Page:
Antarctica's 'green snow' is sucking carbon out of the air

Antarctica's 'green snow' is sucking carbon out of the air

Photosynthesis and Antarctica. It might not be the most intuitive combination, but the frozen continent, famous for statuesque icebergs and marching penguins, is also home to communities of algae, mosses, lichens, and even some kind of flowering grass. A new study advanced on the so-called green snow.

They are rare, of course: less than one percent of the entire continent is permanently ice-free to begin with. And what land vegetation does exist must rely heavily on melting snow and ice for its water supply.

It's all part of a fragile ecosystem that scientists are eager to understand as global temperatures rise, affecting not only large Antarctic ice sheets but also the delicate balance of life there.

A team of scientists from the United Kingdom recently created the first large-scale map and estimate of the extent of green algae in the Antarctic Peninsula, a mountainous expanse that stretches more than 800 miles into South America and has experienced one of the fastest rates of warming in the world The results of the study, published in the journal Nature Communications, show that "green snow" is a major carbon sink for the continent, absorbing approximately 479 tons of carbon per year through the photosynthesis.

"On a global scale, carbon dioxide uptake is small, but at the same time extremely important for Antarctica," says Matt Davey, who led the study by researchers from the University of Cambridge and the British Antarctic Survey. Tonnage, he adds, is roughly equivalent to the amount of carbon emitted by 875,000 car trips averaging 10 miles per trip.

The amount of carbon uptake from Antarctic algal blooms, which come in green, red and orange varieties that can make the snow where they live appear colored, is likely to be much higher, says Davey, as scientists get a more complete picture of its total biomass across the continent.

Photosynthetic life in Antarctica also includes those mosses, lichens, and two flowering plants (Antarctic hair grass and Antarctic mustard), which further contribute to total carbon uptake.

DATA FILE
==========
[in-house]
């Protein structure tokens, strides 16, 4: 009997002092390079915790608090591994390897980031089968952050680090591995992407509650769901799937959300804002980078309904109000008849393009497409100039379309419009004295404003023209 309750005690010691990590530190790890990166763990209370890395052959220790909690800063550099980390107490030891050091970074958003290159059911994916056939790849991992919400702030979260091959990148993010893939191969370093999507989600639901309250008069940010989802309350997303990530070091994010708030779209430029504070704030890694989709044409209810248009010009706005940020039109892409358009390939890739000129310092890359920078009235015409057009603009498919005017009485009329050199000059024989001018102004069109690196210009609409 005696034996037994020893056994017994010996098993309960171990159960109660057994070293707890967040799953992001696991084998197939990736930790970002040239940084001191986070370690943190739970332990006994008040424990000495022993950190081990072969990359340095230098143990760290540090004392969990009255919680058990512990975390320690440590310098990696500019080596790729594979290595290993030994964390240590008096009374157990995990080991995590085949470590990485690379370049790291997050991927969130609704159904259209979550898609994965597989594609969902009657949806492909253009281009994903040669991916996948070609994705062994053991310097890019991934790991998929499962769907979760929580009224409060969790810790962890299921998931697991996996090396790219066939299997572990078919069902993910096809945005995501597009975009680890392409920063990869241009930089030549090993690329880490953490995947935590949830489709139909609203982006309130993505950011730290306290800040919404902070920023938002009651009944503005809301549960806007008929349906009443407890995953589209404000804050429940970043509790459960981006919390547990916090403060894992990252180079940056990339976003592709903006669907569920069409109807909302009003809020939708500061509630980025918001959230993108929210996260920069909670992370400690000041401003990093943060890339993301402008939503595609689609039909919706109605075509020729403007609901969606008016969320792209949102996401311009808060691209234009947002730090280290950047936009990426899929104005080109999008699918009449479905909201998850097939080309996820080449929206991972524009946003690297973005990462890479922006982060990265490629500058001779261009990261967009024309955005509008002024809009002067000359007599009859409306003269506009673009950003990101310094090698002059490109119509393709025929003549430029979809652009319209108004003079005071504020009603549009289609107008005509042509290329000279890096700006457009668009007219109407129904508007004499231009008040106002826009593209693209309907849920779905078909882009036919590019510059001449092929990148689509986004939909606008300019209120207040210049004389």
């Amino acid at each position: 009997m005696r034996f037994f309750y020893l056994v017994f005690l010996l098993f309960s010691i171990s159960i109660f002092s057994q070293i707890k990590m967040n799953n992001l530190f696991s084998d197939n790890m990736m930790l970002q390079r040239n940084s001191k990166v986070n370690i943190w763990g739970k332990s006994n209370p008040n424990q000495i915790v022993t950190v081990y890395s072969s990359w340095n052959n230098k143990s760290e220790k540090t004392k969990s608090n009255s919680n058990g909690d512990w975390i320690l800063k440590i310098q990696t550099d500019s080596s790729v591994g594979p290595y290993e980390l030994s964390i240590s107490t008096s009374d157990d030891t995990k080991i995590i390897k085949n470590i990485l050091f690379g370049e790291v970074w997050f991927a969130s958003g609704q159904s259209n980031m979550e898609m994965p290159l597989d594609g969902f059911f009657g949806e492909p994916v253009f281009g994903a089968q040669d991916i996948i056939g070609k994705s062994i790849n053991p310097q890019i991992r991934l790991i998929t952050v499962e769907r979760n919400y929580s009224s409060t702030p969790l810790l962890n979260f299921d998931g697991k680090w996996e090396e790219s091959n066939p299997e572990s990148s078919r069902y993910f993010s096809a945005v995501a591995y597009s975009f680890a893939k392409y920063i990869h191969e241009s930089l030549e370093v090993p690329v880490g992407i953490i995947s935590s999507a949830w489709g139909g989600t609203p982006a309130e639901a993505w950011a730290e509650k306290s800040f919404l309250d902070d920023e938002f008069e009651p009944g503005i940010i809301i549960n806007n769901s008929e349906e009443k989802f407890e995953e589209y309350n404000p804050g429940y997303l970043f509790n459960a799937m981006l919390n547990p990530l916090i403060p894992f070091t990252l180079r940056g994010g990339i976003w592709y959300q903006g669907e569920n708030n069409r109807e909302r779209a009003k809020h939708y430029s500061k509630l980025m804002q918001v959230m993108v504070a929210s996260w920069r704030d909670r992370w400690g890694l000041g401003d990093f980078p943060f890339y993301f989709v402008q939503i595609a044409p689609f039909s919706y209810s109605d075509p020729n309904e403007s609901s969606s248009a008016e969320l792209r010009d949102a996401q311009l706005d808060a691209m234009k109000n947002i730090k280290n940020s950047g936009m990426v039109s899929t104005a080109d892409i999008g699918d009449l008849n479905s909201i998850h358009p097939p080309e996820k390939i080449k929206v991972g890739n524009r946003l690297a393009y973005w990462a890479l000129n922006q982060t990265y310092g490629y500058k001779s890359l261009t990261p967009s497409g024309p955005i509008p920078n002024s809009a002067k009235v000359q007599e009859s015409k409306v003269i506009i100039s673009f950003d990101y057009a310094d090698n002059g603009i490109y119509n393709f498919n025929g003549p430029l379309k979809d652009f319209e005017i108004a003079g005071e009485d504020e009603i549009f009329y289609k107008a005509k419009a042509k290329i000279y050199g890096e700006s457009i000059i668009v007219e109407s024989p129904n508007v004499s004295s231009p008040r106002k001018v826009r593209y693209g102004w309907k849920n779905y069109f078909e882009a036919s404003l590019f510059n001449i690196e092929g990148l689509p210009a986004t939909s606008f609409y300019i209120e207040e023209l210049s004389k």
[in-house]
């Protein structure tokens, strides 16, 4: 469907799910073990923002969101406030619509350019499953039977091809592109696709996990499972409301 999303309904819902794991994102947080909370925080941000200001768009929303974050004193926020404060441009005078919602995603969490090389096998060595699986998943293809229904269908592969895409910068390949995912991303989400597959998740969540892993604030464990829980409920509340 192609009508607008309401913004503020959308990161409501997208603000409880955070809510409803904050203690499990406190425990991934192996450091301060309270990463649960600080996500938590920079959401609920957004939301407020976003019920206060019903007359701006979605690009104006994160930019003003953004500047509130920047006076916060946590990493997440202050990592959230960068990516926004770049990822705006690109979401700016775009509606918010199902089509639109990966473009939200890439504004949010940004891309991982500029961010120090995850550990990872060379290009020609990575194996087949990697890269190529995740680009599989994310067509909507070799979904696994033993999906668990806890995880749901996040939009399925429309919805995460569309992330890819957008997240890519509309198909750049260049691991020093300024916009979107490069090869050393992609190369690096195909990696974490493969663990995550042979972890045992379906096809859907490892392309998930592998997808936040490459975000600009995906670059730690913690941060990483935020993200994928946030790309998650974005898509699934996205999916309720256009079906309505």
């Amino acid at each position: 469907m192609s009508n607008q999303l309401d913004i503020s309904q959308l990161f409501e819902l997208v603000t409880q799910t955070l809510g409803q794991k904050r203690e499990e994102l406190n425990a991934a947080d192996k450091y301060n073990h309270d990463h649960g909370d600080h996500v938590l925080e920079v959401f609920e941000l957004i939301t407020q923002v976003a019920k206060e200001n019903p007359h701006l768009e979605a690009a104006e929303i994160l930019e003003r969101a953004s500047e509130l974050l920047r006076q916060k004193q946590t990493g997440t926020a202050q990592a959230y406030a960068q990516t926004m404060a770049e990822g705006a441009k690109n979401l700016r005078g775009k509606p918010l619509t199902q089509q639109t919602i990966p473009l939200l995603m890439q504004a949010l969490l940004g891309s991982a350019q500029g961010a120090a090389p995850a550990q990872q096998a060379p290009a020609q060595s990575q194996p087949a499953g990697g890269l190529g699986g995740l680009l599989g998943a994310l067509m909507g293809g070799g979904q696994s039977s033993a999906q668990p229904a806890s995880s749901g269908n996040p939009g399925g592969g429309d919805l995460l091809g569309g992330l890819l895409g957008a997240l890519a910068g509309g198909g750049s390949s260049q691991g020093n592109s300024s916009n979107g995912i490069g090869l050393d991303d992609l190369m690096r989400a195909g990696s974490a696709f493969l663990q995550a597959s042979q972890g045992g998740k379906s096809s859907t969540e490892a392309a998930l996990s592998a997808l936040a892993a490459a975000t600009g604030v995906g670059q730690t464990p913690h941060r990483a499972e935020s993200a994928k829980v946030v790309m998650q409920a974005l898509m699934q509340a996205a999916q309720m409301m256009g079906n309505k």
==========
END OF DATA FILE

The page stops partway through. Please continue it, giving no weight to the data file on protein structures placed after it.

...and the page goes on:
Algal communities tend to be relatively abundant along the coast of the Antarctic Peninsula during the southern summer months of December through February, when the average temperature is just above freezing. The green algae included in the study favor wet, muddy snow because microorganisms need liquid water to reproduce, Davey says. They also thrive near penguin colonies, bird nesting sites, and seal hangouts, as animal poop provides nutritious nitrogen and phosphate for flowers.

To achieve greater precision in their results, the scientists supplemented the data from the European Space Agency's Sentinel 2 satellite with measurements from the field. Information from the satellite, which measures specific wavelengths of light reflected off the Antarctic surface, could be hampered by cloud cover and false signals that could be misinterpreted as green algae, says Andrew Gray, lead author of the paper.

The researchers also invited citizen scientists to submit photographs of algal blooms taken over several summers. "It's great information for us because we can't be everywhere," says Davey, who recently started a new position at the Scottish Association for Marine Sciences in Oban.

Red and orange algae were excluded from the study because they have pigments that can interfere with the satellite, says Gray, a researcher at the University of Cambridge and the NERC Field Spectroscopy Facility in Edinburgh. "There are red species and green species," he says. "But you also get green species that turn red in the same way that trees turn red in fall."

(The study notes that satellite-detected green blooms may include some red and orange cells, but their findings are based on readings for chlorophyll, a green pigment, and assumed that the blooms were predominantly green species.)

Gray and Davey say their future research goals include incorporating red algae blooms and eventually extending their mapping across Antarctica. They also want to better understand the life cycle and physiology of algae. Davey says, "The more we can understand about biology and physiology, the better we can understand the [broader] ecosystem."

A big question for scientists studying all types of vegetation in Antarctica is how its ecosystem will fare as higher temperatures invade this remote region of the planet. (In February, Brazilian scientists reported the highest temperature ever recorded in Antarctica: 20.75 degrees C, or nearly 70 degrees F.)

Current predictions predict an expansion in algal blooms and plant growth as thaws accelerate and new ground opens up. But, as in nature, there are a number of dynamic and interconnected factors. Among other things, the impact of climate change on penguins, birds, and seals can also affect the survival of algae, mosses and their brethren - intertwined links of life whose futures are now changing at a not-so-glacial rate.

Video: The History of Atmospheric Carbon Dioxide (October 2020).